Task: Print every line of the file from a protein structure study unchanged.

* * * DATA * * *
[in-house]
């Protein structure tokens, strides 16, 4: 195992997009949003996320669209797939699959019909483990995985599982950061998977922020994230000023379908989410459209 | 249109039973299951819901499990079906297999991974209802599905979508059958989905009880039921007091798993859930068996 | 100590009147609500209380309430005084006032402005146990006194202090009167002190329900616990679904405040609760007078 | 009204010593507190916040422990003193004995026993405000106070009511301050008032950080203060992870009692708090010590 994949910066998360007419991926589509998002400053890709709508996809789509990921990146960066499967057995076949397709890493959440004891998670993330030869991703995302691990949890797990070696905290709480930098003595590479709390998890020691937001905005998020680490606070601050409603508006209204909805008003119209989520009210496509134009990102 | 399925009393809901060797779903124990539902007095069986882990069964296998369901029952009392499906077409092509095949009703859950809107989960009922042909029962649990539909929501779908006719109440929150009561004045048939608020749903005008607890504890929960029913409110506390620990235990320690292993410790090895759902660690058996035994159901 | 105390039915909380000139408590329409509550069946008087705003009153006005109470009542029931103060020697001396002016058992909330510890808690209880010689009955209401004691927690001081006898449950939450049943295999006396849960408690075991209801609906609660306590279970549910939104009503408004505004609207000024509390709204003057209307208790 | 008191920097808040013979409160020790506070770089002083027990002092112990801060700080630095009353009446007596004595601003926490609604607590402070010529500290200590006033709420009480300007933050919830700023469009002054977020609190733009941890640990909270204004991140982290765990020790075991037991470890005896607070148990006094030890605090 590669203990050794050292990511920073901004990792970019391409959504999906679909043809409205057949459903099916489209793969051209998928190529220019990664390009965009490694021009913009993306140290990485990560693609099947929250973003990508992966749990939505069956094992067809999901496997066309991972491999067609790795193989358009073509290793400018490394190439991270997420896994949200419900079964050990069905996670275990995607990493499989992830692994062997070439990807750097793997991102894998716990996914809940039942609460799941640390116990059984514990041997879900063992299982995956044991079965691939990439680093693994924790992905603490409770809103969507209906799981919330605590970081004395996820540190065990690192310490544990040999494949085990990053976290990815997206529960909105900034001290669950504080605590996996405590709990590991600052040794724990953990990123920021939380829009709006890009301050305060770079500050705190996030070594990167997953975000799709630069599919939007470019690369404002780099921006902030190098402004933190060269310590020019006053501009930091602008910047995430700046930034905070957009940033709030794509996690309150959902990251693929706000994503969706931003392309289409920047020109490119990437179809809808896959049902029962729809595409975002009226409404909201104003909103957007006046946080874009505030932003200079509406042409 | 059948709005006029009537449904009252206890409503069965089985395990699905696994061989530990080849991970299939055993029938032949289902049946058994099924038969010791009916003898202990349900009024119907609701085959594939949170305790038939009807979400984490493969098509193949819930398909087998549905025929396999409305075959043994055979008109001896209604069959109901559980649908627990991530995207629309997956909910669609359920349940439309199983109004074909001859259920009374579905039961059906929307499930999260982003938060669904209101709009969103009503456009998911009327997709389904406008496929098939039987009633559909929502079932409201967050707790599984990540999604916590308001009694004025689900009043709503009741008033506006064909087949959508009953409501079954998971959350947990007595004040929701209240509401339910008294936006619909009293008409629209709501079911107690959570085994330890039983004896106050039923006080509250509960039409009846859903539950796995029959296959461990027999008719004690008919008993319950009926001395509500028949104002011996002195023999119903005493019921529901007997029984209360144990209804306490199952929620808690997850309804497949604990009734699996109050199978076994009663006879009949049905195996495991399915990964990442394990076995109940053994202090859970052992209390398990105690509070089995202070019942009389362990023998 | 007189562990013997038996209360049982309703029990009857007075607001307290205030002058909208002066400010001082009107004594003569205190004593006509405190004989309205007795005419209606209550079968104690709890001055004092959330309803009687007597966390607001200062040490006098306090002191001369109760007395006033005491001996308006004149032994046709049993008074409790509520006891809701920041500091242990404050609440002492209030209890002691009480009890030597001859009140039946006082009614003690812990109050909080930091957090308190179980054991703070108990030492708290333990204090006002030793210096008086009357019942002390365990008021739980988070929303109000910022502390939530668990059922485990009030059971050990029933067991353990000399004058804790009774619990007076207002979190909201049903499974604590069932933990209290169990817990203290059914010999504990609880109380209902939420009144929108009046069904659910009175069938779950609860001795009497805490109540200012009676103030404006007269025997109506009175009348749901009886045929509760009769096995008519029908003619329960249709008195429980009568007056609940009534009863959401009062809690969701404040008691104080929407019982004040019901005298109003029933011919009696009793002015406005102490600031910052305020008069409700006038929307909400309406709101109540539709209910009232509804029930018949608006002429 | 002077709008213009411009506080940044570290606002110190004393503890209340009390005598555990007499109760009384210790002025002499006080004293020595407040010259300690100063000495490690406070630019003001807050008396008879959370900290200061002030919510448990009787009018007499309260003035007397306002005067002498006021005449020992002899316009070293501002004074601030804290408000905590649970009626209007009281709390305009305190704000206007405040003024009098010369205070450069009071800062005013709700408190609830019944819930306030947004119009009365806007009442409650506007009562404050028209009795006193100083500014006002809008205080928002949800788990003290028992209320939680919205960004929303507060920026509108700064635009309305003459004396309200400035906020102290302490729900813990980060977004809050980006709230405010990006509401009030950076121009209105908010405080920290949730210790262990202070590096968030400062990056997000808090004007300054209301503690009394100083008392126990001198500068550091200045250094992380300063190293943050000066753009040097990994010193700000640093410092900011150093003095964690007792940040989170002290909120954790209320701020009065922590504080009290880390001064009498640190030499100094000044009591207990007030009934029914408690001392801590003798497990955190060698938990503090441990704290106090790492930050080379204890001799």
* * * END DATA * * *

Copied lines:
[in-house]
């Protein structure tokens, strides 16, 4: 195992997009949003996320669209797939699959019909483990995985599982950061998977922020994230000023379908989410459209 | 249109039973299951819901499990079906297999991974209802599905979508059958989905009880039921007091798993859930068996 | 100590009147609500209380309430005084006032402005146990006194202090009167002190329900616990679904405040609760007078 | 009204010593507190916040422990003193004995026993405000106070009511301050008032950080203060992870009692708090010590 994949910066998360007419991926589509998002400053890709709508996809789509990921990146960066499967057995076949397709890493959440004891998670993330030869991703995302691990949890797990070696905290709480930098003595590479709390998890020691937001905005998020680490606070601050409603508006209204909805008003119209989520009210496509134009990102 | 399925009393809901060797779903124990539902007095069986882990069964296998369901029952009392499906077409092509095949009703859950809107989960009922042909029962649990539909929501779908006719109440929150009561004045048939608020749903005008607890504890929960029913409110506390620990235990320690292993410790090895759902660690058996035994159901 | 105390039915909380000139408590329409509550069946008087705003009153006005109470009542029931103060020697001396002016058992909330510890808690209880010689009955209401004691927690001081006898449950939450049943295999006396849960408690075991209801609906609660306590279970549910939104009503408004505004609207000024509390709204003057209307208790 | 008191920097808040013979409160020790506070770089002083027990002092112990801060700080630095009353009446007596004595601003926490609604607590402070010529500290200590006033709420009480300007933050919830700023469009002054977020609190733009941890640990909270204004991140982290765990020790075991037991470890005896607070148990006094030890605090 590669203990050794050292990511920073901004990792970019391409959504999906679909043809409205057949459903099916489209793969051209998928190529220019990664390009965009490694021009913009993306140290990485990560693609099947929250973003990508992966749990939505069956094992067809999901496997066309991972491999067609790795193989358009073509290793400018490394190439991270997420896994949200419900079964050990069905996670275990995607990493499989992830692994062997070439990807750097793997991102894998716990996914809940039942609460799941640390116990059984514990041997879900063992299982995956044991079965691939990439680093693994924790992905603490409770809103969507209906799981919330605590970081004395996820540190065990690192310490544990040999494949085990990053976290990815997206529960909105900034001290669950504080605590996996405590709990590991600052040794724990953990990123920021939380829009709006890009301050305060770079500050705190996030070594990167997953975000799709630069599919939007470019690369404002780099921006902030190098402004933190060269310590020019006053501009930091602008910047995430700046930034905070957009940033709030794509996690309150959902990251693929706000994503969706931003392309289409920047020109490119990437179809809808896959049902029962729809595409975002009226409404909201104003909103957007006046946080874009505030932003200079509406042409 | 059948709005006029009537449904009252206890409503069965089985395990699905696994061989530990080849991970299939055993029938032949289902049946058994099924038969010791009916003898202990349900009024119907609701085959594939949170305790038939009807979400984490493969098509193949819930398909087998549905025929396999409305075959043994055979008109001896209604069959109901559980649908627990991530995207629309997956909910669609359920349940439309199983109004074909001859259920009374579905039961059906929307499930999260982003938060669904209101709009969103009503456009998911009327997709389904406008496929098939039987009633559909929502079932409201967050707790599984990540999604916590308001009694004025689900009043709503009741008033506006064909087949959508009953409501079954998971959350947990007595004040929701209240509401339910008294936006619909009293008409629209709501079911107690959570085994330890039983004896106050039923006080509250509960039409009846859903539950796995029959296959461990027999008719004690008919008993319950009926001395509500028949104002011996002195023999119903005493019921529901007997029984209360144990209804306490199952929620808690997850309804497949604990009734699996109050199978076994009663006879009949049905195996495991399915990964990442394990076995109940053994202090859970052992209390398990105690509070089995202070019942009389362990023998 | 007189562990013997038996209360049982309703029990009857007075607001307290205030002058909208002066400010001082009107004594003569205190004593006509405190004989309205007795005419209606209550079968104690709890001055004092959330309803009687007597966390607001200062040490006098306090002191001369109760007395006033005491001996308006004149032994046709049993008074409790509520006891809701920041500091242990404050609440002492209030209890002691009480009890030597001859009140039946006082009614003690812990109050909080930091957090308190179980054991703070108990030492708290333990204090006002030793210096008086009357019942002390365990008021739980988070929303109000910022502390939530668990059922485990009030059971050990029933067991353990000399004058804790009774619990007076207002979190909201049903499974604590069932933990209290169990817990203290059914010999504990609880109380209902939420009144929108009046069904659910009175069938779950609860001795009497805490109540200012009676103030404006007269025997109506009175009348749901009886045929509760009769096995008519029908003619329960249709008195429980009568007056609940009534009863959401009062809690969701404040008691104080929407019982004040019901005298109003029933011919009696009793002015406005102490600031910052305020008069409700006038929307909400309406709101109540539709209910009232509804029930018949608006002429 | 002077709008213009411009506080940044570290606002110190004393503890209340009390005598555990007499109760009384210790002025002499006080004293020595407040010259300690100063000495490690406070630019003001807050008396008879959370900290200061002030919510448990009787009018007499309260003035007397306002005067002498006021005449020992002899316009070293501002004074601030804290408000905590649970009626209007009281709390305009305190704000206007405040003024009098010369205070450069009071800062005013709700408190609830019944819930306030947004119009009365806007009442409650506007009562404050028209009795006193100083500014006002809008205080928002949800788990003290028992209320939680919205960004929303507060920026509108700064635009309305003459004396309200400035906020102290302490729900813990980060977004809050980006709230405010990006509401009030950076121009209105908010405080920290949730210790262990202070590096968030400062990056997000808090004007300054209301503690009394100083008392126990001198500068550091200045250094992380300063190293943050000066753009040097990994010193700000640093410092900011150093003095964690007792940040989170002290909120954790209320701020009065922590504080009290880390001064009498640190030499100094000044009591207990007030009934029914408690001392801590003798497990955190060698938990503090441990704290106090790492930050080379204890001799």